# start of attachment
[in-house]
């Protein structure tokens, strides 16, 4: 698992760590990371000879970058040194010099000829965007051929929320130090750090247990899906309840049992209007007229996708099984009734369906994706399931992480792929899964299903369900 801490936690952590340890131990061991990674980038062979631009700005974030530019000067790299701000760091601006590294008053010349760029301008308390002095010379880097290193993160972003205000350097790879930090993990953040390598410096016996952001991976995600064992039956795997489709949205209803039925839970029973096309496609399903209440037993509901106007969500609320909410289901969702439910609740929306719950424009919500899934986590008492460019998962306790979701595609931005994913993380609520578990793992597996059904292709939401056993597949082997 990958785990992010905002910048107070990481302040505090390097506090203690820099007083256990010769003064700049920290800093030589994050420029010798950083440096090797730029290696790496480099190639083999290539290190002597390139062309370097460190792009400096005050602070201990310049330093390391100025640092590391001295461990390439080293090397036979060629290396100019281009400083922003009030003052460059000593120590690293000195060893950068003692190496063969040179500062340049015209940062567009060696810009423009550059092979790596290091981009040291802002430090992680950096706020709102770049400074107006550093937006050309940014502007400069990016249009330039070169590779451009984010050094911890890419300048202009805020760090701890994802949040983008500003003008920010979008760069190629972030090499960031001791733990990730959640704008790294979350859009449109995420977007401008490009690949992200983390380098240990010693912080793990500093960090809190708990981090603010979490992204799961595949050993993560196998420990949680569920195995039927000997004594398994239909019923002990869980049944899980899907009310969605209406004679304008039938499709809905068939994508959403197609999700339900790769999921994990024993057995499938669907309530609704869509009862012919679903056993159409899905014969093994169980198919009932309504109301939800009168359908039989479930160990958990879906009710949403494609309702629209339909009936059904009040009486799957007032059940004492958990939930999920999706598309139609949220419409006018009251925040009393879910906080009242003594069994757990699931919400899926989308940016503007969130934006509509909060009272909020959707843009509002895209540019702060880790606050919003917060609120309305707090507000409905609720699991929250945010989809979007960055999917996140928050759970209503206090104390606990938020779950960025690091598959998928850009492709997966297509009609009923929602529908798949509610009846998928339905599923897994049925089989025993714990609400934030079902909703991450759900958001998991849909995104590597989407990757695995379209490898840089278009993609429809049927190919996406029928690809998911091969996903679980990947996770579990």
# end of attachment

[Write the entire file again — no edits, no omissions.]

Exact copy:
[in-house]
């Protein structure tokens, strides 16, 4: 698992760590990371000879970058040194010099000829965007051929929320130090750090247990899906309840049992209007007229996708099984009734369906994706399931992480792929899964299903369900 801490936690952590340890131990061991990674980038062979631009700005974030530019000067790299701000760091601006590294008053010349760029301008308390002095010379880097290193993160972003205000350097790879930090993990953040390598410096016996952001991976995600064992039956795997489709949205209803039925839970029973096309496609399903209440037993509901106007969500609320909410289901969702439910609740929306719950424009919500899934986590008492460019998962306790979701595609931005994913993380609520578990793992597996059904292709939401056993597949082997 990958785990992010905002910048107070990481302040505090390097506090203690820099007083256990010769003064700049920290800093030589994050420029010798950083440096090797730029290696790496480099190639083999290539290190002597390139062309370097460190792009400096005050602070201990310049330093390391100025640092590391001295461990390439080293090397036979060629290396100019281009400083922003009030003052460059000593120590690293000195060893950068003692190496063969040179500062340049015209940062567009060696810009423009550059092979790596290091981009040291802002430090992680950096706020709102770049400074107006550093937006050309940014502007400069990016249009330039070169590779451009984010050094911890890419300048202009805020760090701890994802949040983008500003003008920010979008760069190629972030090499960031001791733990990730959640704008790294979350859009449109995420977007401008490009690949992200983390380098240990010693912080793990500093960090809190708990981090603010979490992204799961595949050993993560196998420990949680569920195995039927000997004594398994239909019923002990869980049944899980899907009310969605209406004679304008039938499709809905068939994508959403197609999700339900790769999921994990024993057995499938669907309530609704869509009862012919679903056993159409899905014969093994169980198919009932309504109301939800009168359908039989479930160990958990879906009710949403494609309702629209339909009936059904009040009486799957007032059940004492958990939930999920999706598309139609949220419409006018009251925040009393879910906080009242003594069994757990699931919400899926989308940016503007969130934006509509909060009272909020959707843009509002895209540019702060880790606050919003917060609120309305707090507000409905609720699991929250945010989809979007960055999917996140928050759970209503206090104390606990938020779950960025690091598959998928850009492709997966297509009609009923929602529908798949509610009846998928339905599923897994049925089989025993714990609400934030079902909703991450759900958001998991849909995104590597989407990757695995379209490898840089278009993609429809049927190919996406029928690809998911091969996903679980990947996770579990």